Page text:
Workshop Design

19 Apr 2019 · Seven minute read · on Gianluca's blog

Hello sweet internet! At this point, you should know that I am far to be a lovely happy code. I like to share what I learn and to have a chat about what you are doing. That’s as it is! Feel free to follow my wheeze on twitter/gianarb.

If you don’t know what I am gonna speak about, I can tell you this is another way to enjoy coding!

Recently a friend of mine that organizes the CloudConf in Turin, Italy asked me if I was able to deliver a workshop. Let me say THE workshop, 8 hours of chatting with exercises and questions. I did something like that years ago about AngularJS but hey, this sounds like a challenge, and I love challenges! So I took it. If you read my recent posts you know I have a passion nowadays:

The topic was clear, I have called it “Application instrumentation”. Lovely!

I am driven by passion and purpose. My passion for troubleshooting and the purpose of figuring out what the f happen in production. I was ready to work on it!


This article is about how I prepared the workshop and I hope it can help somebody to avoid the same mistake and also to use some of the material I developed.

I made everything in open source. There are two new repositories on my GitHub one with fake e-commerce I made using 4 different programming languages:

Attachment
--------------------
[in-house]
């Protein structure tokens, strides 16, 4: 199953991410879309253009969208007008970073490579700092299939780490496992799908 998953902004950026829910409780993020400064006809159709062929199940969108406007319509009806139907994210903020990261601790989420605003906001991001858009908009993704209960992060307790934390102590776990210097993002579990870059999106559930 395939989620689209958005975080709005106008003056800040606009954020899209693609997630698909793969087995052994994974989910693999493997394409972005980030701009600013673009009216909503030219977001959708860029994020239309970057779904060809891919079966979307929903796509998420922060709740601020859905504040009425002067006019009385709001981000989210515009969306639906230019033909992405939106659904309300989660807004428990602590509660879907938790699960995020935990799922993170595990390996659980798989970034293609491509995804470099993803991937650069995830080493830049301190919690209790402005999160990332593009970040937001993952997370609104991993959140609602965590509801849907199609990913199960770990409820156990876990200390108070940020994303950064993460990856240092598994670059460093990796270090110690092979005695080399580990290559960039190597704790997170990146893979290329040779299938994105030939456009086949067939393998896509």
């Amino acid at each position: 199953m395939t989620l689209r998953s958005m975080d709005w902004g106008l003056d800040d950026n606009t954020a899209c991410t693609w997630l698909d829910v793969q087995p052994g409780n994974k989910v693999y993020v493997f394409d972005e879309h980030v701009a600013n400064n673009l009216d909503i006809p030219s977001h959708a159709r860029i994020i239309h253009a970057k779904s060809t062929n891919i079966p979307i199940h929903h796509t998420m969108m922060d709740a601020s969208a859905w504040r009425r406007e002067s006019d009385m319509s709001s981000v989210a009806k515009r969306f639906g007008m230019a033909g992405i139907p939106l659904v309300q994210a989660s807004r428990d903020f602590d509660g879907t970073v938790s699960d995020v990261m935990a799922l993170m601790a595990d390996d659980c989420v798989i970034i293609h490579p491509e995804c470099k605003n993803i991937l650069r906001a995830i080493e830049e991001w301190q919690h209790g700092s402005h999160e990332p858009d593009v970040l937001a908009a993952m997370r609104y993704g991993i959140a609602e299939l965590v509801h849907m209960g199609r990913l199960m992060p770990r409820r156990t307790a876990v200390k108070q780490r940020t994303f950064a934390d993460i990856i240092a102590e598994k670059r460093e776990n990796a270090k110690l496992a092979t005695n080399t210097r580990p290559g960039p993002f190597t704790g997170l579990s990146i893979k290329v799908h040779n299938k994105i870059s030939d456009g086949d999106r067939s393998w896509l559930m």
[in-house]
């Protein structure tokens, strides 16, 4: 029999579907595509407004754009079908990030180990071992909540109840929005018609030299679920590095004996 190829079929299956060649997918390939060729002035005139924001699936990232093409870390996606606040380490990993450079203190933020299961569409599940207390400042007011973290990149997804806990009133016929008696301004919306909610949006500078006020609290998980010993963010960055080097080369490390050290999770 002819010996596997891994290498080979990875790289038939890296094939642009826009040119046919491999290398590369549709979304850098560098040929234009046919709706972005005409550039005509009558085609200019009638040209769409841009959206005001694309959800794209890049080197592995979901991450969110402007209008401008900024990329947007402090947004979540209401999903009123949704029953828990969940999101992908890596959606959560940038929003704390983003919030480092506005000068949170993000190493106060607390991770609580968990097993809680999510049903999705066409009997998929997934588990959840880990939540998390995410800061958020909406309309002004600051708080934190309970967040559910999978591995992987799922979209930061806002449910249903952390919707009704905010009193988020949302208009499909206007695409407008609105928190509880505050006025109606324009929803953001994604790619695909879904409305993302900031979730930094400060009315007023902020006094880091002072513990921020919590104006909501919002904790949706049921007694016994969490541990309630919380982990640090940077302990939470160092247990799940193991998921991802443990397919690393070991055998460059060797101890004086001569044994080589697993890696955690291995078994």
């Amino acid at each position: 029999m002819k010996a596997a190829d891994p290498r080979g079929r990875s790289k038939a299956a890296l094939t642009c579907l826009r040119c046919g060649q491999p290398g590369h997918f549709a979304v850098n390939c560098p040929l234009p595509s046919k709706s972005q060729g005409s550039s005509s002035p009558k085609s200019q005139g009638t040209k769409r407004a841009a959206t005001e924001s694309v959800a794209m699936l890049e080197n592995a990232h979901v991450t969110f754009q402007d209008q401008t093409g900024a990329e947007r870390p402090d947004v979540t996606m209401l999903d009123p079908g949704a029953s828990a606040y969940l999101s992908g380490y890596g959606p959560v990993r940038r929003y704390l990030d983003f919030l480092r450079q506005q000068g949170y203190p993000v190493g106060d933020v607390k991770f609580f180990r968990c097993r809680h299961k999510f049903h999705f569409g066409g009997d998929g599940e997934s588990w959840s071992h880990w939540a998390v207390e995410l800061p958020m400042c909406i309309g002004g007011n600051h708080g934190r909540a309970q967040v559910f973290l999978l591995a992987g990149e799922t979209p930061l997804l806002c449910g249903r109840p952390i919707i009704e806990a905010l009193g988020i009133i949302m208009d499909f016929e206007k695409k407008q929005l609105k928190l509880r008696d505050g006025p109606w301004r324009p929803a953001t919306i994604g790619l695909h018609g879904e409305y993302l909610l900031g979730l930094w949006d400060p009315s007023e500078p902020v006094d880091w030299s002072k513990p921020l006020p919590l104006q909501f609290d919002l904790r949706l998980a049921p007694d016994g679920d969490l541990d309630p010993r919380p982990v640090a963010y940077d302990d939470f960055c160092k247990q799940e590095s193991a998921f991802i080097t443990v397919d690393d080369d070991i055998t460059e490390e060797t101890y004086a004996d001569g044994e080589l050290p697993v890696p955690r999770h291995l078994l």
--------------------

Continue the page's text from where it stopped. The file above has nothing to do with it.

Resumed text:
You can find the code on

I decided to develop a minimum version of the application in order to have it reusable for another purpose. It can be used to build a use case for Kubernetes deployment for example or a CI lesson.

The branch master contains the minimum set of features that I need to have an application that has some sense. But for example, the services are without logs, metrics and tracing because they will be added as exercises from the attendees.

If you check out the workshop you will be able to see in the history a commit for every exercise and applications.

The lessons are available on, every directory is a lesson. The readme contains a couple of information about what where we are, why we should care and one or more exercise to do in practice in order to familiarize with the concepts.

The lessons I developed for the purpose of the CloudConf workshop are:

  1. lesson1 designing a health check endpoint. Adding a single endpoint is a good way to familiarize with a new application and there is so much to learn about how to design a good health check endpoint!
  2. lesson2 is about logging and structure logging. I tried to pick the most popular logging libraries for the languages. Logging using JSON format to open the door for future serialization as an event.
  3. lesson3 is about InfluxDB v1 and the TICK stack. The goal was to serve a monitoring stack that can work with a different structure such as events and traces.
  4. lesson4 is about tracing. Using Jaeger we instrumented and build a trace for the application.

I have also reported an idea of a possible timeline (the one I used at the CloudConf):

09.00 Registration and presentation 09.30 - 13.00 Theory

13.00 - 14.00 Launch 14.00 - 17.00 Let’s make our hands dirty 17.30 - 18.00 Recap, questions and so on